Keyhole Surgery


Keyhole surgery is also known as minimally invasive surgery, or arthroscopy. Traditional open surgery involves making incisions big enough to allow adequate visualisation and access.

Keyhole surgery, on the other hand, involves inserting a small camera mounted on a long “tube” into the area where surgery is meant to be performed. The camera allows the surgeon to adequately see what he/ she needs to and safely perform the surgery.

What is the benefit of keyhole surgery?

Many patients think the benefit of keyhole surgery is cosmesis – scar will be smaller. But to a surgeon, while of course I understand cosmesis is important, it is of secondary importance. The advantages of keyhole surgery are:

There is little “collateral damage”.

What I mean by this is, some structures that need repairing are deep in the joint or the body. In order to access these areas adequately via open surgery, not only will the wound have to be rather large, many structures that lie superficial to the target area will need to be cut or injured.

The shoulder is a classic example. Sometimes the injury to be repaired lies at the back of the shoulder joint. To access the area from the back will mean having to go through many muscles and risk injuring nerves and blood vessels in that area.

To access the area from the front will necessitate dividing a large tendon that sits in front of the joint. With keyhole surgery, an otherwise formidable surgery which would have otherwise taken 2-3 hours accompanied with a lot of stress now may take less than an hour!

Superior visualization

Sometimes, surgical access to certain areas cannot be safely enlarged. There might be important nerves or blood vessels that will be jeopardized otherwise. Previously, surgeons would then have to make small incisions and “peek” through the small openings in order to see what they are doing.

And if the damaged structure is deep, the surgeon would then have to struggle with sufficient lighting in order to illuminate the deep recesses sufficiently to allow him to see what he is doing. That makes for rather dangerous surgery.

After all, I’m sure most patients would turn and run for the door if they found out their surgeon was half blind! With keyhole surgery, the tube camera has a bright light that illuminates the cavity extremely well.

Not only that, the view on the camera can be zoomed so small structures can be easily seen. The live video feed can then be viewed real time on a high-definition television.

Ease of work

The long instrumentation designed for keyhole surgery has made surgical repair a lot easier as well. Certainly, there is a fairly steep learning curve and it takes years to become proficient with keyhole surgery. But once the skill is acquired, the surgeries become way more efficient than having to perform them via open surgery.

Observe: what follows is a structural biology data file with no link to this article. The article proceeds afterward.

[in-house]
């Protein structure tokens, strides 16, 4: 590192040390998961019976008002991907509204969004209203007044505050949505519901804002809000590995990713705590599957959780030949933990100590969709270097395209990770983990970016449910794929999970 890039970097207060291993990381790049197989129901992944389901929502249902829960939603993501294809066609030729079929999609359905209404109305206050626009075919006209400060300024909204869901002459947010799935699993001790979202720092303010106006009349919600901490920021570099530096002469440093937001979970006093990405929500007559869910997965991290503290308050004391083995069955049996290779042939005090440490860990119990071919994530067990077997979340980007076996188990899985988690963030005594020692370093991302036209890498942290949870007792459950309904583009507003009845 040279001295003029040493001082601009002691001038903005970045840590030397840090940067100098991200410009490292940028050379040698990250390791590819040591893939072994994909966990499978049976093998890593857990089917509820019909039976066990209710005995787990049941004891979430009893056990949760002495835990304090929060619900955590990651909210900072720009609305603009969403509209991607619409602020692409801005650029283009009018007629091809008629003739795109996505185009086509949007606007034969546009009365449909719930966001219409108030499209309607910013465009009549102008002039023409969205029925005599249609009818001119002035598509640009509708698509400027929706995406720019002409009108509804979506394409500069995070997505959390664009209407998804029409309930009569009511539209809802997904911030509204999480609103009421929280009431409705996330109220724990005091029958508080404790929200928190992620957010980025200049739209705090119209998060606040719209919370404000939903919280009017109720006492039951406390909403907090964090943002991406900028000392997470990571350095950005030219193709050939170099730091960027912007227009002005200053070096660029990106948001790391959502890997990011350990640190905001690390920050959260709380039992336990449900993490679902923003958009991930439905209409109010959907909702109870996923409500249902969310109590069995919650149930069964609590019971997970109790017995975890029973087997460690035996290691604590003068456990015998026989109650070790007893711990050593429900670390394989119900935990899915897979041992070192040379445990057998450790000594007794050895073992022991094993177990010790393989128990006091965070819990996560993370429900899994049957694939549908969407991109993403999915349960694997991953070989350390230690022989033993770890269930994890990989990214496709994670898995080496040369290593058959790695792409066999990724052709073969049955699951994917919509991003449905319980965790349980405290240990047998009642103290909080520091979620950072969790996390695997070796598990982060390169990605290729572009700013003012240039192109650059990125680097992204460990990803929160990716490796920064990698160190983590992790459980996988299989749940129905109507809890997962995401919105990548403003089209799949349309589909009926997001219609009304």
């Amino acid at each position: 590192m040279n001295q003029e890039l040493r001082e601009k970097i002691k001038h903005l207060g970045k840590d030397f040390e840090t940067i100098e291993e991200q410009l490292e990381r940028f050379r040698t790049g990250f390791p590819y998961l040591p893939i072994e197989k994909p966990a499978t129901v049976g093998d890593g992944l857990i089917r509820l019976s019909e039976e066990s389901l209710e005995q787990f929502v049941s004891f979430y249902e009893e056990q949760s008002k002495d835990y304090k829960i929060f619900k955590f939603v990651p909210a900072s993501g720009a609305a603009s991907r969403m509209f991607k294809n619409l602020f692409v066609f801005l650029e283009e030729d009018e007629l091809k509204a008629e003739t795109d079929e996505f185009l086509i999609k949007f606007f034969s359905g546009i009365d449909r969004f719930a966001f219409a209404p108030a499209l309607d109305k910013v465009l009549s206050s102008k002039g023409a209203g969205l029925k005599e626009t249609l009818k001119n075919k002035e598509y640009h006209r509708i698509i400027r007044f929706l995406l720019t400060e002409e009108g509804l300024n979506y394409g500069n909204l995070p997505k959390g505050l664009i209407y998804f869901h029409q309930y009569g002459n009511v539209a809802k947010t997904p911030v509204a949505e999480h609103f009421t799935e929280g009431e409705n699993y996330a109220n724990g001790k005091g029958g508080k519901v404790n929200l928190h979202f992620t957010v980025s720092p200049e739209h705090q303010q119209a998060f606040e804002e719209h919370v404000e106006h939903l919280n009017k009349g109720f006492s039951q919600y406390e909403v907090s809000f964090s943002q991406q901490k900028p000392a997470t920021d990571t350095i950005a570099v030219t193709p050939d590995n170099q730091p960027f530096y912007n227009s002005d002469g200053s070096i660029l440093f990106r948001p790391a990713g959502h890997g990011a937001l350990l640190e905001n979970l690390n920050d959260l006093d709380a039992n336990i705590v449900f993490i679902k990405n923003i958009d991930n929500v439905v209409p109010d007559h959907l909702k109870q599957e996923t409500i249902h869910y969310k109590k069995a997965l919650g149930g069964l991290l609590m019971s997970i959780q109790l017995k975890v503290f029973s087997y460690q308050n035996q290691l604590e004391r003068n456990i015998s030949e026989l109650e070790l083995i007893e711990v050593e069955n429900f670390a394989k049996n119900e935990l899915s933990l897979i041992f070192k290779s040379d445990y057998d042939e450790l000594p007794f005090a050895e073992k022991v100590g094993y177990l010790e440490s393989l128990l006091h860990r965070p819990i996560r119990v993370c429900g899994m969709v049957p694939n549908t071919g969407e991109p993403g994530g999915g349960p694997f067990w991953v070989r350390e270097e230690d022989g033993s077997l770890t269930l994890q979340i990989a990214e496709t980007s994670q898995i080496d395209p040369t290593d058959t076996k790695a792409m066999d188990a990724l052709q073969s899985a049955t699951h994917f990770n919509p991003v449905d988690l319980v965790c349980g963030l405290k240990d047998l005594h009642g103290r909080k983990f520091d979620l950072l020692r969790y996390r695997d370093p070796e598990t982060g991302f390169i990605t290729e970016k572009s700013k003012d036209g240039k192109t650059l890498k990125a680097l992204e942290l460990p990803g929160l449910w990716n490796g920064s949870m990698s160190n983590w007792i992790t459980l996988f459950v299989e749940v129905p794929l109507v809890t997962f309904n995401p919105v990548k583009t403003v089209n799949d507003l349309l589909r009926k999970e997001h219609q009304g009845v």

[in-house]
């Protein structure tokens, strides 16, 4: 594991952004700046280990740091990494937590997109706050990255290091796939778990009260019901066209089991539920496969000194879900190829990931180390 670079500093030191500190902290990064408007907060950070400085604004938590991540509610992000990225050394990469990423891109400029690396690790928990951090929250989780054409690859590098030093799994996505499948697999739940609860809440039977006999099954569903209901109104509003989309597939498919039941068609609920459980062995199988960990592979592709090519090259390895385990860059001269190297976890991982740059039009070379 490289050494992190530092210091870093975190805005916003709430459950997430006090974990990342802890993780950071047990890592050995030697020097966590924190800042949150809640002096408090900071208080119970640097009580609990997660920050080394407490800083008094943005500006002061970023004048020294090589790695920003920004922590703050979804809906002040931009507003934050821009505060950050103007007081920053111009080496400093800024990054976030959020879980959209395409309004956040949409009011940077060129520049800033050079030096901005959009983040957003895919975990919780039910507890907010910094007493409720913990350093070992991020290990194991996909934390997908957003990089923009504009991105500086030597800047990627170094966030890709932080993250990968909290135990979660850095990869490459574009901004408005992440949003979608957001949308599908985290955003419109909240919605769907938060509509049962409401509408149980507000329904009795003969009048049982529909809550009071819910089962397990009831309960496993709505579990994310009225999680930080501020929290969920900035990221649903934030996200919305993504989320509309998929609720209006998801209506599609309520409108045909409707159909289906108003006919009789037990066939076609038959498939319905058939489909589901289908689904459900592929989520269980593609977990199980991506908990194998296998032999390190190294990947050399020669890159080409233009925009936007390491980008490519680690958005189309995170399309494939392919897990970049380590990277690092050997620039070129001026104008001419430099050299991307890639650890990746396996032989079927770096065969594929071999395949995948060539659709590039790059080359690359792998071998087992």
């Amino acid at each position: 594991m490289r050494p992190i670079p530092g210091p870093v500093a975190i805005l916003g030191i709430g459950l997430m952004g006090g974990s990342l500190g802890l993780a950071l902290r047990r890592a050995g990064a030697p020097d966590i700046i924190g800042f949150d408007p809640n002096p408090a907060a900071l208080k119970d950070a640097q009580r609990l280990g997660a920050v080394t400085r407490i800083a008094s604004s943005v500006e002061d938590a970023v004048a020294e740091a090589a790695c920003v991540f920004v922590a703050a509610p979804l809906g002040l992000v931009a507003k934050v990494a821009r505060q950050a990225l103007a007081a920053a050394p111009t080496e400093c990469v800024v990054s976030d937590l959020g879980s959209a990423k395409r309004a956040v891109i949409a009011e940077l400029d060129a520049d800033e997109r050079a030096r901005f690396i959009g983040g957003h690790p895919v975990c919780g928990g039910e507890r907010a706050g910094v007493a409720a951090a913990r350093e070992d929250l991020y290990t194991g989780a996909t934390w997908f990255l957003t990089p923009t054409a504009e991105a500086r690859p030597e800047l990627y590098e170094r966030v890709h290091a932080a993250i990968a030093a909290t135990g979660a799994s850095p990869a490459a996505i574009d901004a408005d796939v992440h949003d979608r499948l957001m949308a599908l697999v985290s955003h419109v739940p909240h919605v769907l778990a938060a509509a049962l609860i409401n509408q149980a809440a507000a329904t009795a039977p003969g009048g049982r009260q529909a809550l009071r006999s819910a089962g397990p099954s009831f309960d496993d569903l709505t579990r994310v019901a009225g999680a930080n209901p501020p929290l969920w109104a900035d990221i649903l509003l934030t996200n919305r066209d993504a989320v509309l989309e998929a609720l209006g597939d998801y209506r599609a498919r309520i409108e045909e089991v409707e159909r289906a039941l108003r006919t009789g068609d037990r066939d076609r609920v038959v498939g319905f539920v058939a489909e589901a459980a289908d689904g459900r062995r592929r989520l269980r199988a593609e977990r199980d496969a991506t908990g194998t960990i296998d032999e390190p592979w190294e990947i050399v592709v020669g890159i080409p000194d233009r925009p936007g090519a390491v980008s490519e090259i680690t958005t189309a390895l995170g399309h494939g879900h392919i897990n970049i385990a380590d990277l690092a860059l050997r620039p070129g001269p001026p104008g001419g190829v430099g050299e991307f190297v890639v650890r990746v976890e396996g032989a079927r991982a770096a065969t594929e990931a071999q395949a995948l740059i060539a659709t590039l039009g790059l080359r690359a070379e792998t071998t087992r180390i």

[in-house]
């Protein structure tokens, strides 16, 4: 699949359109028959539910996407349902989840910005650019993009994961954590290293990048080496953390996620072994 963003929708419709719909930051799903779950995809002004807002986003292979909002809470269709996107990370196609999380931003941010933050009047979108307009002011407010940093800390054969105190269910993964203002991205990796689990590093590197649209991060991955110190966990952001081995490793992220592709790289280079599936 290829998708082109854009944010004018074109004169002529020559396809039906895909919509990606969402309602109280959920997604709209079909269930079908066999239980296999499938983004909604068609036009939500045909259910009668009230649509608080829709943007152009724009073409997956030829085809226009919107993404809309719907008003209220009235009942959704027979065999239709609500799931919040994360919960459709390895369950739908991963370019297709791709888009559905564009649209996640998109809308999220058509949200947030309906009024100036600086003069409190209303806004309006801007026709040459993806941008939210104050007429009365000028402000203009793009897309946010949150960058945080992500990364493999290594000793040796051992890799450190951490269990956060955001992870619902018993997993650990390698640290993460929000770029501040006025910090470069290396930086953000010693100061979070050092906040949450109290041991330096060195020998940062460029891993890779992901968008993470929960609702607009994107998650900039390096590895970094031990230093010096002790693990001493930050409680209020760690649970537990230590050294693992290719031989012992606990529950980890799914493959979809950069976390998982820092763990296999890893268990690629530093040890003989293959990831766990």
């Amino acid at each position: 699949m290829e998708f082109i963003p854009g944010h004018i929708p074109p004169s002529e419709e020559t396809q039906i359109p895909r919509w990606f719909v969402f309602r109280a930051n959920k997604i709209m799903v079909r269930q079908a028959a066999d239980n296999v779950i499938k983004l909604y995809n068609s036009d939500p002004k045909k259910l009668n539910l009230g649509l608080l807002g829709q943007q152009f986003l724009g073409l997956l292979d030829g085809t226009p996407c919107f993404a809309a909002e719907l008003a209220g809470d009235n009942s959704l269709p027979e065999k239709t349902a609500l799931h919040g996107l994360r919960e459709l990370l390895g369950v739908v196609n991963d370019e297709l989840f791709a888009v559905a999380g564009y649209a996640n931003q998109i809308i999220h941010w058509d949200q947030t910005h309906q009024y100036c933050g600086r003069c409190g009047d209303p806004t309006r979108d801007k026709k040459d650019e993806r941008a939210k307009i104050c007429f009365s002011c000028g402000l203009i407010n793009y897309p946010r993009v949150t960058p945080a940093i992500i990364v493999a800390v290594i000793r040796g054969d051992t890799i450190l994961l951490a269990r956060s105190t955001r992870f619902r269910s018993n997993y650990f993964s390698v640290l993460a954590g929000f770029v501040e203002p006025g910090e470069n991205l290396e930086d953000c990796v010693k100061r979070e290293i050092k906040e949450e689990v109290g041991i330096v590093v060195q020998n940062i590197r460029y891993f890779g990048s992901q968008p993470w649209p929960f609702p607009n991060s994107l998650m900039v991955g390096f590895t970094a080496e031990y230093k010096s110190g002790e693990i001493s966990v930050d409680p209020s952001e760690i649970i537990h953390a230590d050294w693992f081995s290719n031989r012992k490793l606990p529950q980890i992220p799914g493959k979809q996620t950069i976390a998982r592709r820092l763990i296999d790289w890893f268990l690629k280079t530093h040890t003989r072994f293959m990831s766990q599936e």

Less pain

Patients tend to experience less pain with keyhole surgery because there is less disruption to the surrounding tissue. Recovery is also faster because the surrounding tissues have less surgical trauma to recover from.

Less blood loss

This point is related to the points above. With less damage to surrounding tissue, less blood loss is encountered.

Another diagnostic option

In some patients, their problem cannot be reliably diagnosed, even with sophisticated scans like an MRI. In these patients, a diagnostic arthroscopy is made possible by modern keyhole surgery technology and techniques. Please read the section on “Investigations” to learn more.

Wow, keyhole surgery is awesome. Does anyone still do open surgery?

Absolutely. There are many incidences when keyhole surgery cannot be performed. Many surgeries such as bone fixation and joint replacement cannot be performed via keyhole surgery! Open surgeries are not “inferior” or older techniques. Your orthopaedic doctor will be able to discuss your condition in greater detail and recommend the best technique to get you fixed up.

How is keyhole surgery performed?

Keyhole surgery in orthopaedic surgery is often performed under general anaesthesia. Please refer to the section on general anaesthesia to learn more.

A small incision measuring 4-5 mm is made and a long tube is inserted into the area where surgery is to be performed. The tube has an inflow port that allows a continuous flow of saline in and a hollow where a camera lens tube can be inserted. The lens is then connected to a light source and a camera unit. A live, real-time video feed can then viewed on a high-definition television.

Other small incisions throughout which long instruments are inserted will need to be made. The number of incisions required depends on the nature and extent of the surgery.The attached images show a typical ultrasound image seen in a patient with tennis elbow and a small bone spur. It also shows how an ultrasound examination of a knee is performed.

What kinds of surgery can be done via keyhole surgery?

A wide variety of different surgeries in different joints can be treated via keyhole surgery. You should speak with your orthopaedic surgeon to enquire if the surgery you require can be performed via keyhole surgery.


Keyhole (or minimally invasive surgery) is a major advance in the field of orthopaedic surgery. Although the learning curve for surgeons is high, once mastered, many procedures can be performed much more quickly with comparable and often superior results compared to open surgeries.

Not all procedures, however, can be performed via keyhole surgery. Not all surgeons have the experience or expertise to perform keyhole surgery as well. Speak to your doctor about keyhole surgery, if an operation is something you think you might require.